- A multi-component system from Continental AG and Maxwell Technologies (MXWL) that combines an AGM battery, a small supercapacitor module and associated control electronics in a system that eliminates the voltage drops and black screens that commonly occur when the starter engages at the end of an engine-off cycle; and
- The third generation lead-carbon battery from Axion Power International (OTC:AXPW) that replaces the lead-based negative electrode in a conventional AGM battery with a carbon electrode assembly that boosts cycle life by 400% and provides consistent charge recovery times of about 35 seconds through four years of simulated use.
The Maxwell - Continental system is available now and was recently selected by PSA Peugeot (PEUGY.PK) Citroën for use in Citroën C4 and C5 diesels featuring PSA's e-HDi second generation micro hybrid system. With an estimated three-year value in the $50 million range, this design win should provide a significant boost for Maxwell's top-line revenue. Despite its advantages, however, the Maxwell - Continental system is not an ideal solution because the supercapacitor can slow but it can't stop the deterioration of the AGM battery it's paired with. So over time, vehicles equipped with the Maxwell-Continental system will suffer the same kind of performance degradation that all other stop-start systems exhibit.
The most promising solution to the challenges of stop-start, the PbC® battery from Axion (OTC:AXPW), is in the final development stages and won't be ready for a large-scale commercial rollout until 2012. Axion is currently installing a second-generation fabrication line for their serially patented carbon electrode assemblies and potential customers should begin validation testing on the new fabrication processes and equipment soon. Once its potential customers validate the fabrication process, the last major step will be to build additional electrode fabrication capacity so that Axion can manufacture PbC batteries on its own AGM battery line and sell electrode assemblies to other AGM manufacturers. Since the PbC electrodes are designed to work as plug-and-play replacements for traditional lead-based electrodes, Axion should be uniquely positioned to leverage existing AGM battery manufacturing capacity while giving other battery manufacturers the opportunity to sell a premium product to their existing customers.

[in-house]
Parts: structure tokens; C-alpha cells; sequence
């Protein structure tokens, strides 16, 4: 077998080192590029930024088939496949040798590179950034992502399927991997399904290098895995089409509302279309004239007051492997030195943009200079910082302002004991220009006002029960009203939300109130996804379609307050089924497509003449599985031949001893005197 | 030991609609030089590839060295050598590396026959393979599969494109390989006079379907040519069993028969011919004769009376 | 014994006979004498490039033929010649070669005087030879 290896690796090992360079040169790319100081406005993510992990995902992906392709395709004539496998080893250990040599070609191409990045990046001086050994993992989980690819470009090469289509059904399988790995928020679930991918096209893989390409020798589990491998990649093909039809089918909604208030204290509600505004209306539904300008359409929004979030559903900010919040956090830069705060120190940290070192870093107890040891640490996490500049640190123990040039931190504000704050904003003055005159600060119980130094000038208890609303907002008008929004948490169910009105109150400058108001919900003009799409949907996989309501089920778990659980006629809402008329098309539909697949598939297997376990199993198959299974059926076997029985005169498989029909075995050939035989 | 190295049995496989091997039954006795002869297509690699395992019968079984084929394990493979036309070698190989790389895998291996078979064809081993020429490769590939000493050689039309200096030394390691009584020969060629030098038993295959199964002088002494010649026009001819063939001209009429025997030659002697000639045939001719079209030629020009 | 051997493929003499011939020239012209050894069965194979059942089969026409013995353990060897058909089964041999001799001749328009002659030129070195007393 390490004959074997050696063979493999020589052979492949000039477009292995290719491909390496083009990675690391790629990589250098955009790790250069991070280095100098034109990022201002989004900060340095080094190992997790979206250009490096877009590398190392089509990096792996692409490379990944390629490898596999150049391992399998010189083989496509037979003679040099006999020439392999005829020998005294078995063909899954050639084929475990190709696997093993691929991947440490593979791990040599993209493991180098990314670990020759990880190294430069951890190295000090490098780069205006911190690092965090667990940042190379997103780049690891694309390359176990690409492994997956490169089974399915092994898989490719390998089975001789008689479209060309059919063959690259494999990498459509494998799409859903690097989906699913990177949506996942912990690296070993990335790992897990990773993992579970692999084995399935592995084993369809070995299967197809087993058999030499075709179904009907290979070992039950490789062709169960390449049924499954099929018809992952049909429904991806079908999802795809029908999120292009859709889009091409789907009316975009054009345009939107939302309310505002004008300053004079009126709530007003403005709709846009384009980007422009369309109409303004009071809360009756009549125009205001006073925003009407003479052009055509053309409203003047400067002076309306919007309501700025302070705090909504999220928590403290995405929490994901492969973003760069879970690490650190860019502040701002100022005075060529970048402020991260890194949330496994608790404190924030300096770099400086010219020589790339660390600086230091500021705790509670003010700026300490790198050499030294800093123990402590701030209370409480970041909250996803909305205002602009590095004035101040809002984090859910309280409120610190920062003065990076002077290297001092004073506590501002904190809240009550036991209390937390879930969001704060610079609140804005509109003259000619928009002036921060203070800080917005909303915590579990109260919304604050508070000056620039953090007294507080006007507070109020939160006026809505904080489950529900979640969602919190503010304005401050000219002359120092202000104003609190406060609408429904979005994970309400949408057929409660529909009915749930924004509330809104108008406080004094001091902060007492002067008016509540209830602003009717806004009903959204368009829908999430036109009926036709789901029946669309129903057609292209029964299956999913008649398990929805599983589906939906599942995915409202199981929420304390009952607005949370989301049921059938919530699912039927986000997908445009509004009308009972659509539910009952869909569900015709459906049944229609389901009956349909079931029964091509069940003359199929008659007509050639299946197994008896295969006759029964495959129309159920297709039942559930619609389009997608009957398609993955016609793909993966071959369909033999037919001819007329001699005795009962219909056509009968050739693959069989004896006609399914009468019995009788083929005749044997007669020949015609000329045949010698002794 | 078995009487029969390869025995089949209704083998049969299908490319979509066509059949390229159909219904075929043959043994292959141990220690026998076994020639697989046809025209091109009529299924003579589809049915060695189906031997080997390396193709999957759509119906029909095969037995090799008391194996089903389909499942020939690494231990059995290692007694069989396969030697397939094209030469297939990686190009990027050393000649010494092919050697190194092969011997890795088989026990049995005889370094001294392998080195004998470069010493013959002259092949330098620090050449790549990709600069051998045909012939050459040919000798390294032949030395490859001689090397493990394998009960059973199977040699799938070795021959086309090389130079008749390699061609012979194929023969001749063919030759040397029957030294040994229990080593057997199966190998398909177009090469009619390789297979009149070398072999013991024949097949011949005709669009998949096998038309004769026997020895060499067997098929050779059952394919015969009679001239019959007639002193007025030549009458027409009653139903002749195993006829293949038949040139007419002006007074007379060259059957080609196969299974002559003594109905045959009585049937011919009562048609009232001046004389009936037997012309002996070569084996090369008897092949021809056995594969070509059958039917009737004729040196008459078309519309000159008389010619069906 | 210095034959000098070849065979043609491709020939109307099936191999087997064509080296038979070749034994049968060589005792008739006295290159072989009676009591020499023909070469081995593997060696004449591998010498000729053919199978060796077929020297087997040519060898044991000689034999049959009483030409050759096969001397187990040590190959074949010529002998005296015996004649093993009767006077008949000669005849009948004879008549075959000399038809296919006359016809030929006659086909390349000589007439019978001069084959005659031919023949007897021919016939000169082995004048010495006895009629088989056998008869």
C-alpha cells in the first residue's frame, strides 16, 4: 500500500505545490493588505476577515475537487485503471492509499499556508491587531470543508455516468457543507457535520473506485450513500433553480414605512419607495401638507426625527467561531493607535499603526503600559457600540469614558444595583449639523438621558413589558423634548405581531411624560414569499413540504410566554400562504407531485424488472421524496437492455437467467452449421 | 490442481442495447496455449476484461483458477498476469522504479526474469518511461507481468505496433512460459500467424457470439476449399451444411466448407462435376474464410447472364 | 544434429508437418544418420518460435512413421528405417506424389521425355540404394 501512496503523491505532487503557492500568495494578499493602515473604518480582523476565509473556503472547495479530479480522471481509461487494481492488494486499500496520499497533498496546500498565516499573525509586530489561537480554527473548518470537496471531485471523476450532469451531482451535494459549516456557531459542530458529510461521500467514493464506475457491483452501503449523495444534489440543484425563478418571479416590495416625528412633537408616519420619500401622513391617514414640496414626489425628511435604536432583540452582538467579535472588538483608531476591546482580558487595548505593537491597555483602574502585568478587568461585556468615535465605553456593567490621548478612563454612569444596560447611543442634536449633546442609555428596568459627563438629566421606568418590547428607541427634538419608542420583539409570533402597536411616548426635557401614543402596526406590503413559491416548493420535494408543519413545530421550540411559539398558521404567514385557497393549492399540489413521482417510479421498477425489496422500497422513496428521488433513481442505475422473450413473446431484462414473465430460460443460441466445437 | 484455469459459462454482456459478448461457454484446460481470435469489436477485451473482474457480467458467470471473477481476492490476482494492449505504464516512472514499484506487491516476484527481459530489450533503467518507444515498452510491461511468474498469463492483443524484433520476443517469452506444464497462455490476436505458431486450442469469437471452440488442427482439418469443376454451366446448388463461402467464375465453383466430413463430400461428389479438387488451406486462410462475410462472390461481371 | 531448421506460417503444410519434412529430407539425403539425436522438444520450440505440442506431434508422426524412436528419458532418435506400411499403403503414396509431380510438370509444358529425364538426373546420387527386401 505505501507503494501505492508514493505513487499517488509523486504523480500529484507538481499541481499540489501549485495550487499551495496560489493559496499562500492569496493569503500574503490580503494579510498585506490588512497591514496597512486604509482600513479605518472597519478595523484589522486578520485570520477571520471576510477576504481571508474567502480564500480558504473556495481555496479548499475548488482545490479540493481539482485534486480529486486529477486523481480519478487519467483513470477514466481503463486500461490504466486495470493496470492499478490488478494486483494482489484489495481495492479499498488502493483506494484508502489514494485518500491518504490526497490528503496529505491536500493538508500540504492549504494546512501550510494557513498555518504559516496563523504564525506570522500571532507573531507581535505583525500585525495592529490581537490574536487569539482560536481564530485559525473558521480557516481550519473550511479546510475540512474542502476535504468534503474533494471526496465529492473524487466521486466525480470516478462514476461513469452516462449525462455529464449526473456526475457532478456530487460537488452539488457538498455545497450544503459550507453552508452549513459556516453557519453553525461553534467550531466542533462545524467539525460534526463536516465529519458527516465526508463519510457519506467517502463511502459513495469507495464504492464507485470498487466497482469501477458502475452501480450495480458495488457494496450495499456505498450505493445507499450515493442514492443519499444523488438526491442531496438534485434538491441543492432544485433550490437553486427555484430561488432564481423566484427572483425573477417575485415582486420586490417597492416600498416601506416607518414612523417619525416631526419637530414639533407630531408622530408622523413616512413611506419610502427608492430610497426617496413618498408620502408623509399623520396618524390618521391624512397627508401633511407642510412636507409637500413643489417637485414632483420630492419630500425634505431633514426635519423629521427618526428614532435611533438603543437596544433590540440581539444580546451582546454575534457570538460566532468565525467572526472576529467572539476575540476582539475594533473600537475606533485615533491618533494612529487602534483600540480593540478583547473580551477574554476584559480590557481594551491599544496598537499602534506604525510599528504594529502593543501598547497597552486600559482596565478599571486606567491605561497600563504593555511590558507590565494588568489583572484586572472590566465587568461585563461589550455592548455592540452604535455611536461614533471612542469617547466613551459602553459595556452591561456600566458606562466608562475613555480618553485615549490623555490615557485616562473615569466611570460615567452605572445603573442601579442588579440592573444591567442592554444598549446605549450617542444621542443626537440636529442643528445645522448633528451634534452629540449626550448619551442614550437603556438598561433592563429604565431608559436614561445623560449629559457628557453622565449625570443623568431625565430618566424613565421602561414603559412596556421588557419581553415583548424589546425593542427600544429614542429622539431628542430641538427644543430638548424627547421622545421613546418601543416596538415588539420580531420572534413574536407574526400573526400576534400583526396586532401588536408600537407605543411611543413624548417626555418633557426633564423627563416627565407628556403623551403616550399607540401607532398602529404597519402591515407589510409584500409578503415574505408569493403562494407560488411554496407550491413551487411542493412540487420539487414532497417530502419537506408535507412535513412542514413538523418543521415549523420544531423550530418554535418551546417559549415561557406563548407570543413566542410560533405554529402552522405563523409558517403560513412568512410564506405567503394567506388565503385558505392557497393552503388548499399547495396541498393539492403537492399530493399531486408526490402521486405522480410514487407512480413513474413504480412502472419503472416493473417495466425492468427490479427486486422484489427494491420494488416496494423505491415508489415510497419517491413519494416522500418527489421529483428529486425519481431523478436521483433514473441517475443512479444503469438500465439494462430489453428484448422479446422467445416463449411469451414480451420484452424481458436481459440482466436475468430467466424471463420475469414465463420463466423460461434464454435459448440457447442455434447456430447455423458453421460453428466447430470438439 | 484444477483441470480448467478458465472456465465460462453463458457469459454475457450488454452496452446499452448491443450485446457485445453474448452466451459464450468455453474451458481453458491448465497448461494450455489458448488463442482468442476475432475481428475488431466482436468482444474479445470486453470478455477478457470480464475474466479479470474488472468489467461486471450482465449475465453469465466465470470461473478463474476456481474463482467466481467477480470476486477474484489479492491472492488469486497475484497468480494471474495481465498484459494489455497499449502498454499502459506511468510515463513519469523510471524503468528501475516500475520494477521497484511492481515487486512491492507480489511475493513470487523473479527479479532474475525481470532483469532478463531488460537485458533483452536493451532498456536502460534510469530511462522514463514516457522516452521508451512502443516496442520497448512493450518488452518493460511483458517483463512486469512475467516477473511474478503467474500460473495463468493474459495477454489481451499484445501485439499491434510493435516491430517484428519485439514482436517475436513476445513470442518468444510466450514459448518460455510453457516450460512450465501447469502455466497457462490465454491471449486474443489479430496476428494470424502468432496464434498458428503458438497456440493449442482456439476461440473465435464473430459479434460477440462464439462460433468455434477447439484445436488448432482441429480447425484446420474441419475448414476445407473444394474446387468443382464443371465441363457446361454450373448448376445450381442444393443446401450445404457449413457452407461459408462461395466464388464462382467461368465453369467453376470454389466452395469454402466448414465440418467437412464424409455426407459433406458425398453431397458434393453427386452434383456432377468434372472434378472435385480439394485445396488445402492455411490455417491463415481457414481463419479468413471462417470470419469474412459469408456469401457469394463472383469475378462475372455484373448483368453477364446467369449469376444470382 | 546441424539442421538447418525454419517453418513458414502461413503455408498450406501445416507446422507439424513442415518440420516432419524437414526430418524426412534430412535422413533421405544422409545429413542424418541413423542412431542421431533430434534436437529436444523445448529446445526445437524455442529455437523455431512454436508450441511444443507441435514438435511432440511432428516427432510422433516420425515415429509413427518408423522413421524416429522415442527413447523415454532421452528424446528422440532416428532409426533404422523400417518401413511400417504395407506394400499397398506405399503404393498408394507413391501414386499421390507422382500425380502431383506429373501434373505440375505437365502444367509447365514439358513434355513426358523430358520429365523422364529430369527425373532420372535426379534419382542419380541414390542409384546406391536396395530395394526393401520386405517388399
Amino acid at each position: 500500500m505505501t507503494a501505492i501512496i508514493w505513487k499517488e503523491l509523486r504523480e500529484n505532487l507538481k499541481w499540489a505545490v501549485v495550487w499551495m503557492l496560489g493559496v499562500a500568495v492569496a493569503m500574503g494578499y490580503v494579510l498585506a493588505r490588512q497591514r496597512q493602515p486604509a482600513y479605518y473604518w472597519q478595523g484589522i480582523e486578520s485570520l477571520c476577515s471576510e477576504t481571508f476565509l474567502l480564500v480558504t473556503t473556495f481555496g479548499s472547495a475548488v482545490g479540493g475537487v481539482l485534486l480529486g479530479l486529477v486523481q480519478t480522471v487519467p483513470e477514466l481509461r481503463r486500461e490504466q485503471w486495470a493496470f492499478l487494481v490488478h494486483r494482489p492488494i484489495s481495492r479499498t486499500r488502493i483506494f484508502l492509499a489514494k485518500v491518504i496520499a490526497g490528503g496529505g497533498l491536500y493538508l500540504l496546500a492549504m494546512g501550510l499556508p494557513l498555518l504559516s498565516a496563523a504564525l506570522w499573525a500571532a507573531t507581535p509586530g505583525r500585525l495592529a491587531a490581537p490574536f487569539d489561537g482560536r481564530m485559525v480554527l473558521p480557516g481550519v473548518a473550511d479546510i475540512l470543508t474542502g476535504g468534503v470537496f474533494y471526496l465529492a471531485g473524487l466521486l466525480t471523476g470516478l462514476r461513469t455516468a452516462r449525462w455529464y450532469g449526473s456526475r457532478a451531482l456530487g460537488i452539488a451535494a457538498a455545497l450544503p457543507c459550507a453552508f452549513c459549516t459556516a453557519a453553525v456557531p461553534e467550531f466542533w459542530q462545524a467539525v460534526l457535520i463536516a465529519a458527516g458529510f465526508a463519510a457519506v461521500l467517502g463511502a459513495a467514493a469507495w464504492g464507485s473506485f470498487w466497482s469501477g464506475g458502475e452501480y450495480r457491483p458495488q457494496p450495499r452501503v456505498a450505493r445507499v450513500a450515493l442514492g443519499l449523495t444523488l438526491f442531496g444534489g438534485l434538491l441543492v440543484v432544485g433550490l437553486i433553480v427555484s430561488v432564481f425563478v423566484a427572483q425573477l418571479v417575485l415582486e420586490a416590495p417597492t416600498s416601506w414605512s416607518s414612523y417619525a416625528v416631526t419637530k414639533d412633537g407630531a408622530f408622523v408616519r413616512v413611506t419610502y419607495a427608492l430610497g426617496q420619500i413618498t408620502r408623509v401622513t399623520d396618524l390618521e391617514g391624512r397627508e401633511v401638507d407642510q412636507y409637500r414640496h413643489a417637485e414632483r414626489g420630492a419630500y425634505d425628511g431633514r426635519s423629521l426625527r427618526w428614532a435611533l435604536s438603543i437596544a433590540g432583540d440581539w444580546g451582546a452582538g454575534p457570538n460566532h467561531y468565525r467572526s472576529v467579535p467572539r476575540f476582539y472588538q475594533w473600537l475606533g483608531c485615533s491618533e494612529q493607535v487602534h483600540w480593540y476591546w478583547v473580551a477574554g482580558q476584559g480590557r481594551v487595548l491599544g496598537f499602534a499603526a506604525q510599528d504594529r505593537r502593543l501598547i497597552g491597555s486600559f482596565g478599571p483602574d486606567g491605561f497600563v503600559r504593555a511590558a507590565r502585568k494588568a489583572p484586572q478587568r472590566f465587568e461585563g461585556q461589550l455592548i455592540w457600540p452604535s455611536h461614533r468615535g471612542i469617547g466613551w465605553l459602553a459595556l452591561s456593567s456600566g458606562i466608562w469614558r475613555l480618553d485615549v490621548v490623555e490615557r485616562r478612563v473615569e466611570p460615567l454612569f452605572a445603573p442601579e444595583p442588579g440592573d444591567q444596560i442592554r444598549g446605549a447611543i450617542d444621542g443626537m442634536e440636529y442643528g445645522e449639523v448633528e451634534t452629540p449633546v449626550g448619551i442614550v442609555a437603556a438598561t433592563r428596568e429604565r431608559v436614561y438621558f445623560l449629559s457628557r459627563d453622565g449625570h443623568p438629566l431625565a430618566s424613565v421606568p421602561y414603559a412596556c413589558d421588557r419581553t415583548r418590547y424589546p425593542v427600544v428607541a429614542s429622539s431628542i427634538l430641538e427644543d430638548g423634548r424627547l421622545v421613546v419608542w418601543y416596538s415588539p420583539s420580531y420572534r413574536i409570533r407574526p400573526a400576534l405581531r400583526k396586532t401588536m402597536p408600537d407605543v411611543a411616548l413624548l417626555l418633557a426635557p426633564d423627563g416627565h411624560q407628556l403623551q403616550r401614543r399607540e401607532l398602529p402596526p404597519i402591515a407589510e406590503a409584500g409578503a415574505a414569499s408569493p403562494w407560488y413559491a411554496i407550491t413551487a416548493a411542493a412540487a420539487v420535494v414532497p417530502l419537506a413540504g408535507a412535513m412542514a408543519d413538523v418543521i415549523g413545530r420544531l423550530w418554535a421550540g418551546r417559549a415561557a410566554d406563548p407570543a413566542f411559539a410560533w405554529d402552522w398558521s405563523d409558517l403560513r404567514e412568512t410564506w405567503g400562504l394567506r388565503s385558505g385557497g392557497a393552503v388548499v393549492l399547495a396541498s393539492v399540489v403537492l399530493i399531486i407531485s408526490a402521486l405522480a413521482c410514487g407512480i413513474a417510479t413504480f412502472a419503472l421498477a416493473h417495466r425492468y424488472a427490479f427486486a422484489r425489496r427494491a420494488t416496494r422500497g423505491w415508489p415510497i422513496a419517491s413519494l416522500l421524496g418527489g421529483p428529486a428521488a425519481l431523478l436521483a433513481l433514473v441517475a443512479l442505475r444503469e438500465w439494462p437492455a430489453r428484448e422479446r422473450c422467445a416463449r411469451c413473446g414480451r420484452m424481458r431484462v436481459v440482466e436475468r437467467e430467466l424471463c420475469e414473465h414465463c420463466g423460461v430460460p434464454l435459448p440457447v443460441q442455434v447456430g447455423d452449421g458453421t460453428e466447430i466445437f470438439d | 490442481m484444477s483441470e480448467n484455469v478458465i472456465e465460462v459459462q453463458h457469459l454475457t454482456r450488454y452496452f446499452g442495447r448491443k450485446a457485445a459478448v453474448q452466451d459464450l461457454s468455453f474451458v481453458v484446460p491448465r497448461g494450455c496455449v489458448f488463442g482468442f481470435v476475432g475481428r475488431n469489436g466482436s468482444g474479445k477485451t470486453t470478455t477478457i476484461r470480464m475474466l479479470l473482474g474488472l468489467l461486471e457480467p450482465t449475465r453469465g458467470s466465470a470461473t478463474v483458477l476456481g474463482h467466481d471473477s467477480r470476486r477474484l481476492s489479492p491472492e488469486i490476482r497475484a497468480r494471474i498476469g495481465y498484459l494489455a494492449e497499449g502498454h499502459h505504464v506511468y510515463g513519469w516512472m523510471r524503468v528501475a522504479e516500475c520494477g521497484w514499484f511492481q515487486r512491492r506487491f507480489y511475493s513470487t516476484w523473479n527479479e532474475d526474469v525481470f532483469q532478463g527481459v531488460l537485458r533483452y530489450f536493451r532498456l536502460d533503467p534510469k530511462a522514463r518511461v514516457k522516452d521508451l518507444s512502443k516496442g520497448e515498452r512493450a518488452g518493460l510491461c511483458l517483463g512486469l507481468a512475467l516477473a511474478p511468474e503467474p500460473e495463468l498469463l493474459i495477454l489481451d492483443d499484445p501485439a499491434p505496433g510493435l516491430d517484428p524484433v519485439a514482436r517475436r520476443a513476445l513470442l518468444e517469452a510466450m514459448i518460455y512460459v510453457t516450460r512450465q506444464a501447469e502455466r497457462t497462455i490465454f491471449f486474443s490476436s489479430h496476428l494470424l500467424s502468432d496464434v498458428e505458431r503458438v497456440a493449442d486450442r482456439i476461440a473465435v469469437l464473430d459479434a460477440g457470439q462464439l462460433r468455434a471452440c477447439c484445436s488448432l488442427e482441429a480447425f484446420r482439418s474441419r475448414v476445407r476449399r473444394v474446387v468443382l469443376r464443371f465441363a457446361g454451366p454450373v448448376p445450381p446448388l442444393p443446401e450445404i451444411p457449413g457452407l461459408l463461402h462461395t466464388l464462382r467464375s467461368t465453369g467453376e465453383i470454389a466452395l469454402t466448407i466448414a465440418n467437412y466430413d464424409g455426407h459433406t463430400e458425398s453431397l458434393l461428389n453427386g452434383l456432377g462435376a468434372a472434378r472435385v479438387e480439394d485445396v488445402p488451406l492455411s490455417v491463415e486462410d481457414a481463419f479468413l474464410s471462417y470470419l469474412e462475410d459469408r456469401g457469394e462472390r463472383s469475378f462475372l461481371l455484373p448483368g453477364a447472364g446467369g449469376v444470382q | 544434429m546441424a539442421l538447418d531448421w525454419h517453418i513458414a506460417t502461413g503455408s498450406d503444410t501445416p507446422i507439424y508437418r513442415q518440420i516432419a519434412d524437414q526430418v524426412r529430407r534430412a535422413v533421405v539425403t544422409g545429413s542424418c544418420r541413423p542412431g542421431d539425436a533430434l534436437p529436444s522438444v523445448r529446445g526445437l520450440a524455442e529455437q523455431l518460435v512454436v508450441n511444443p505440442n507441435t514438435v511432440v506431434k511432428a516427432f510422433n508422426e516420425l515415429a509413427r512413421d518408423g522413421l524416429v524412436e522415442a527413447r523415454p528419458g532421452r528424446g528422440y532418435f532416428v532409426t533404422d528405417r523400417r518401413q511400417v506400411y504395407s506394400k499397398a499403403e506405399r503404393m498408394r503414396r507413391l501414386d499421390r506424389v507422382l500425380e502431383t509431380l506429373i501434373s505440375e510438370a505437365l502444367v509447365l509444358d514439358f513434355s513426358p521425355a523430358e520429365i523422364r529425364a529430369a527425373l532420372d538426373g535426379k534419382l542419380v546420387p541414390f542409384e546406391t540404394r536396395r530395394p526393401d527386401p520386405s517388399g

While the PbC battery is still a development stage technology and Axion is just barely out of the nano-cap range with a $60 million market capitalization, its roster of disclosed industry relationships is extraordinary. Axion has longstanding relationships with both East Penn Manufacturing and Exide, the second and third largest AGM battery manufacturers in North America; it has a service contract to develop a battery management system for Norfolk Southern (NSC), which wants to retrofit a portion of its 3,500 unit locomotive fleet with hybrid drive; and the PbC battery has demonstrated exceptional performance during 18 months of testing by BMW, the industry leader in stop-start with over a million EfficientDynamics vehicles on the road today. In over 30 years as a small company securities lawyer, I've never seen another company that was able to generate a comparable level of interest and involvement from the giants in its industry.
The energy storage sector offers a wide range of fuel efficiency pure plays. The following table provides summary data on key financial (in millions) and market metrics that I consider important. While JCI is not technically an energy storage pure play because of its diversified operations in auto parts and building efficiency, I've included it in this list because 14.6% of its revenues and 52.5% its earnings are derived from battery manufacturing operations.
While I closely follow the energy storage and vehicle electrification sectors and am convinced that every manufacturer who can bring a cost-effective product to market will have more demand than it can handle, these five companies have the clearest paths to market beating growth over the next five years and are my favorites for that reason. JCI, Enersys, Exide and Maxwell have been stellar performers since December 31, 2008, with market crushing gains of 126% to 264%. Axion has been the laggard of the group, losing 39% of its market value, it raised new capital in a brutal market and worked to complete the development of its promising PbC technology and start climbing out of the valley of death. For the next few years, I expect the entire group to outperform the market by a wide margin because the die is already cast.
Fuel efficiency has been a hot topic in the automotive world for the last five years and new regulations in the US and EU will provide a massive impetus for immediate change. Increasing political turmoil in oil producing regions can only add to the sense of urgency. There is a wide variety of potential long-term solutions, but short-term solutions to immediate problems are very limited. For the next five years, stop-start will be at or near the top of the list.
Disclosure: Author is a former director of Axion Power International and holds a substantial long position in its common stock.